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Arts and Craft

Princess Squid takes advantage of actors' Furies.


While the audience is filing into the Next Space for Princess Squid Productions' Furies, the three-person cast is preparing for the show in full view. Each performer has taken over a corner of the room and tacked up scrapbook clippings from his or her thespian life. Closer inspection reveals clues to the jaunty show about to begin, one that turns the actors' approaches to their craft inside out and spills them onto the floor.

Katie Gilchrist plays herself and also the character "Katie Gilchrist." Last month, she completed her master's in fine arts degree at UMKC, so she has all that academic propaganda at her disposal. She's a "Classical" actress, well-versed in the Greek tragedians and seemingly dressed for a production of Hedda Gabler while toting a thick volume of Shakespeare under her arm. She doesn't have to say that she's paid her dues.

Michael Andrew Smith sits in his corner dressed like a Blues Brother and smoking a cigarette -- an actor of "Instinct," having done it since he was a kid. There are photos of him from various productions around town and his first head shot -- an eleven-year-old making a goofy face. He might have had an acting class or two, but he learned by doing, taking directors' barking orders and flying by the seat of his pants.

Heidi Van Middlesworth is tagged "Physical." She has traditional acting credentials but is also schooled in commedia dell'arte, a European style of characterization descended from clowns and court jesters. She's sitting at a mirror in her "shrine to self," wearing a camisole and jockey shorts. She's doing what she can to subvert her cute demeanor: ratting her hair and eventually donning a red nose, a silly tiara and a helmet made out of a Bud Light box.

What happens in the next 45 minutes or so is a mix of autobiography, acting class and performance art. After each actor introduces him- or herself with a series of other descriptive words like earth, wind and fire (and farter), each delivers a monologue exorcising personal drives and inspirations. Van Middlesworth delivers hers mostly silently except for the drum and cymbal forced upon two random audience members. She instantaneously trains her ersatz orchestra to accompany her bumps, grinds and kicks. When they screw up, her exaggerated looks of disappointment are priceless, and when they fail her completely, her scream of "I'm dying here!" is almost primal.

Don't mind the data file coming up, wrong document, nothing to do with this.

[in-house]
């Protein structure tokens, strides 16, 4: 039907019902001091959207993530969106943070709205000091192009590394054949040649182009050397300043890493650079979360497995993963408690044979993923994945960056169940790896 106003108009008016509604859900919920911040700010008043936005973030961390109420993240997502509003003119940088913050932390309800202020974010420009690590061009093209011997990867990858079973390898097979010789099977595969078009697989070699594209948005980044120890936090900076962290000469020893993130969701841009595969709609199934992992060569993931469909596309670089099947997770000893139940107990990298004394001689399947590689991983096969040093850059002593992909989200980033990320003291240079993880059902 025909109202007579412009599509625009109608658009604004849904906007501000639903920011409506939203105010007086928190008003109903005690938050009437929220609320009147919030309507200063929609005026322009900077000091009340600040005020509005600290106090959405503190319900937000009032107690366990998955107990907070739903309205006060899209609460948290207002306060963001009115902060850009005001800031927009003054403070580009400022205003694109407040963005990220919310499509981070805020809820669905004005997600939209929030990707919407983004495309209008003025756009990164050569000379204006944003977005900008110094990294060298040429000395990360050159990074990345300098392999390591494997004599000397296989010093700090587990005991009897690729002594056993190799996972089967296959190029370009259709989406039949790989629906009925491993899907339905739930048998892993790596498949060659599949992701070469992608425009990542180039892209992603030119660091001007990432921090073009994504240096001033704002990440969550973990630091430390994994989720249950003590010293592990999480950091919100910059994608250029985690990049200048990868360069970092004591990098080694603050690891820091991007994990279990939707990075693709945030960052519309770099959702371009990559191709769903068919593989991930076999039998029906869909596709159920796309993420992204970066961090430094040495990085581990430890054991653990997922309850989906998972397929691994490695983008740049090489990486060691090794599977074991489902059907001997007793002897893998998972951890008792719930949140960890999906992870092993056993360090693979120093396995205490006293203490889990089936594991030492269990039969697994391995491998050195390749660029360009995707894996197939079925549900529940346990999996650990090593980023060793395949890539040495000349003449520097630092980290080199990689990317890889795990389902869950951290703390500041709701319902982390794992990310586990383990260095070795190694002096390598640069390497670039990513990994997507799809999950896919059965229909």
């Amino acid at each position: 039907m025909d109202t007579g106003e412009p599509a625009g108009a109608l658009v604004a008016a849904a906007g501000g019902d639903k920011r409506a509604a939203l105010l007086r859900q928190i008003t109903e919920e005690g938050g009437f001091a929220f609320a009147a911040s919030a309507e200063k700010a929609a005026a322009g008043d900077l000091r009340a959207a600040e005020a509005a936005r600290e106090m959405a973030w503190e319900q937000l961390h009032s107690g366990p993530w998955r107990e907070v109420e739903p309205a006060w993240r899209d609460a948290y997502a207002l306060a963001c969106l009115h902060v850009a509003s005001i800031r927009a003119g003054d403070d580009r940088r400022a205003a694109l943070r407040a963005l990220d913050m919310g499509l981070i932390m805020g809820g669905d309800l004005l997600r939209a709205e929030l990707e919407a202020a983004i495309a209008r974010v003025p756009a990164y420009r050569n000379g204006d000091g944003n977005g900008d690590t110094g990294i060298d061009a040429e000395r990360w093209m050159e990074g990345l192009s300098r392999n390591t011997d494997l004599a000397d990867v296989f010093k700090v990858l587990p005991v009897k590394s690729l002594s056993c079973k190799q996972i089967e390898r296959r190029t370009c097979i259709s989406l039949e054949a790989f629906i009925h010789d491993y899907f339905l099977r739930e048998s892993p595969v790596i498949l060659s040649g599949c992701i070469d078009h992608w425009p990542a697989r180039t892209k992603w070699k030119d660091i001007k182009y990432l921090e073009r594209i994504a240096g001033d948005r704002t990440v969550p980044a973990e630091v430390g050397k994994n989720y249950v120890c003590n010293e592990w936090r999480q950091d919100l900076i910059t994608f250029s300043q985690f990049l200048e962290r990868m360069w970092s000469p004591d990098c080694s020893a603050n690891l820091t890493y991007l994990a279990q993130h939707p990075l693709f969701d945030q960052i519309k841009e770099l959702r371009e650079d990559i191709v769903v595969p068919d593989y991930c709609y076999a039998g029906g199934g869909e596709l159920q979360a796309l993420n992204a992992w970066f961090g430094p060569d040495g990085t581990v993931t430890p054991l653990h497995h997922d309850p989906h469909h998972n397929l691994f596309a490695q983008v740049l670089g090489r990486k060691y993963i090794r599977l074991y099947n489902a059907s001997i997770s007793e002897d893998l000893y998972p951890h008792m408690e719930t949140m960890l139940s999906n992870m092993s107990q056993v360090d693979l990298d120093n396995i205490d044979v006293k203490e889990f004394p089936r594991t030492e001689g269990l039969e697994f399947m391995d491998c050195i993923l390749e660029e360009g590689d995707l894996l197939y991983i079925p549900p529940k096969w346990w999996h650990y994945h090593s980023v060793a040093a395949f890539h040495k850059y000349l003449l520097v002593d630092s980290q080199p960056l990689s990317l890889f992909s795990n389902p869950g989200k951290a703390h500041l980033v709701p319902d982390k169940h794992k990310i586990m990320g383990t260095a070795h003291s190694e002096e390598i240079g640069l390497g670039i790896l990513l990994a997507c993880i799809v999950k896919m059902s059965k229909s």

Smith's acting tools come from various places in the cultural cosmos. He's like a human satellite dish, quoting sources as diverse as Radiohead and Edward Albee while wrapping their words around him -- they're written on rolls of paper tacked to the walls. By the close of his piece, he's posited that perhaps actors can be influenced too much by the voices of others, losing their own in the process.

Gilchrist is a steely beauty whose erect posture is of a piece with the tight bun atop her head. What she reveals hints at the kind of childhood scrapes and scars that can be cathartically channeled into an acting career, where attention is not only sought but craved.

She and her peers then turn Furies into something else entirely, a riveting indictment of artifice. In short, the cast strips itself of emotional masks and barriers and reteams as one vital organ.

Among the other hands in the show are director Kara Armstrong, dramaturg Melissa J.A. Carle, lighting designer Lindsey B. Jones and sound designer David Kiehl. What the young Princess Squid company accomplishes here is at once amorphous and sharply focused. And, for all the actors' internal angst, they remind the audience that they can't do it alone.

Postscript: Gene Mackey, artistic director of Theatre for Young America, and his staff are settling into their new space in the former home of the Fine Arts Theatre at 5909 Johnson Drive in Mission. After several years at the Mission Center Mall, TYA has moved into what is now the "family friendly" Dickinson Top Two Theatre. A more compatible partnering hasn't been seen since Late Night Theatre took over the Old Chelsea.

Mackey says the move has been completed "without any pause in our performance schedule," which kicks up again next week with its French spin on the Cinderella fairy tale. Because TYA performs mostly during the day and the Top Two screens second-run features at night, he expects few conflicts.

"Scenically, it has its limitations, because the sets have to be stored at the end of every day," he says. TYA technical director J.T. Taube has addressed that problem by building what Mackey describes as "a pop-up set with wings."

It can be cosmetically altered to fit a particular show's needs and then, because it's completely dark on the back, vanish before each day's first screening.

Also, the room's two-level stage offers more depth and flexibility, he says, though the new dimensions will force directors to pay more attention to focus and visibility. Dressing rooms don't yet exist but will be carved out of storage space behind the smaller of Top Two's screens. It's not ideal, but then again, Mackey says, "I've worked in theaters were you've had to go outside."

When the 2003-'04 season begins in September, TYA will be widening its geographical scope yet again by staging shows downtown at the City Stage Theatre in Union Station. "It's an excellent facility with state-of-the-art technical equipment and intimate seating," he says of that merger. "[Union Station's] educational mission is very compatible with that of Theatre for Young America."

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